Entry Date:
November 29, 2018

Printed Piezoelectric Thin Films Via Electrohydrodynamic Deposition

Principal Investigator Luis Velasquez-Garcia (Heller)

Piezoelectric components have found applications in a variety of fields including energy harvesting, biological and chemical sensing, and telecommunications. The creation of piezoelectric thin films has made possible the implementation of exciting devices that operate at higher frequency (a consequence of the reduction of the thickness of the piezoelectric material) including highly sensitive gravimetric biosensors and acousto-fluidic actuators. However, traditional manufacturing methods for piezoelectrics require a high vacuum, show low deposition rates, involve expensive and complex equipment, and require additional microfabrication processes to achieve the required geometries via patterning and lithography.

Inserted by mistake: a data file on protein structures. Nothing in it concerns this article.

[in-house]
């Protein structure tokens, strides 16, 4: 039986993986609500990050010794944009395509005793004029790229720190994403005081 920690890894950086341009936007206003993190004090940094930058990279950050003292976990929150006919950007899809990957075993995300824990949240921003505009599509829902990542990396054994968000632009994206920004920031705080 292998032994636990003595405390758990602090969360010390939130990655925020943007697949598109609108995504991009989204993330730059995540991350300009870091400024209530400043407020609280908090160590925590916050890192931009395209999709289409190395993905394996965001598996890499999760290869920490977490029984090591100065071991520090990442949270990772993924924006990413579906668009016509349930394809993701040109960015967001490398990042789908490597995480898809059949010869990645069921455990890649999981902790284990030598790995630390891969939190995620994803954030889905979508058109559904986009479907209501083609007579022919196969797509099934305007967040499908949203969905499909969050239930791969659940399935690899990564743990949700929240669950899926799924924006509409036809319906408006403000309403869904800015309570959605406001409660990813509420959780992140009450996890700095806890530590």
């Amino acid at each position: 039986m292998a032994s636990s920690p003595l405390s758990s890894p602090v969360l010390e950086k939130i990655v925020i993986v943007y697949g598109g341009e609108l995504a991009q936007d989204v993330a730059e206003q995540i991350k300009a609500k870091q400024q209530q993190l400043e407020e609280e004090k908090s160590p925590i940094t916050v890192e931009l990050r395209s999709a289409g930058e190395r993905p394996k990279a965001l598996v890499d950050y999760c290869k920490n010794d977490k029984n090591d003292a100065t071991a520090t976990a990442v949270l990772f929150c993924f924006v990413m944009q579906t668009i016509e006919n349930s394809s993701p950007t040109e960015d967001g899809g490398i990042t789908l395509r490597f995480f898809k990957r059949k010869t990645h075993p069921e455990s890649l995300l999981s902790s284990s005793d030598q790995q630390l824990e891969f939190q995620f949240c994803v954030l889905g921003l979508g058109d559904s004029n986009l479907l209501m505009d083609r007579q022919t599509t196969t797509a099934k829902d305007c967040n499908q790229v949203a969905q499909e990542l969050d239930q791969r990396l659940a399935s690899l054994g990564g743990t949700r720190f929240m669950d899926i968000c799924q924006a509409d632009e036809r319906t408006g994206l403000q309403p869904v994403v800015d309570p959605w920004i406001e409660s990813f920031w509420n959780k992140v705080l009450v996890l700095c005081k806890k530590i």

Electrohydrodynamic deposition harnesses the electrospray phenomenon to create ultrathin imprints from liquid feedstock. When the electrospray emitter operates in the cone-jet mode, stable jetting of the liquid feedstock allows for the direct writing of structures, thus, eliminating the need for steps for material removal, e.g., mask transfer and etching. In addition, electrohydrodynamic deposition can operate at room temperature without the need for a vacuum and can be scaled-up via electrospray emitter multiplexing.

This project aims to produce piezoelectric thin films suitable for acoustic resonators and actuators via electrospray jetting of nanoparticle-doped liquid feedstock. Initial work revolved around the optimization of the deposition parameters and formulation of the liquid feedstock for the reduction of the printed line’s width and thickness, elimination of the “coffee ring” effect, and analysis of the crystallographic orientation of the films. Current work focuses on improving the film’s homogeneity, increasing the crystal orientation towards a highly oriented film, and its piezoelectric characterization and application as a sensor.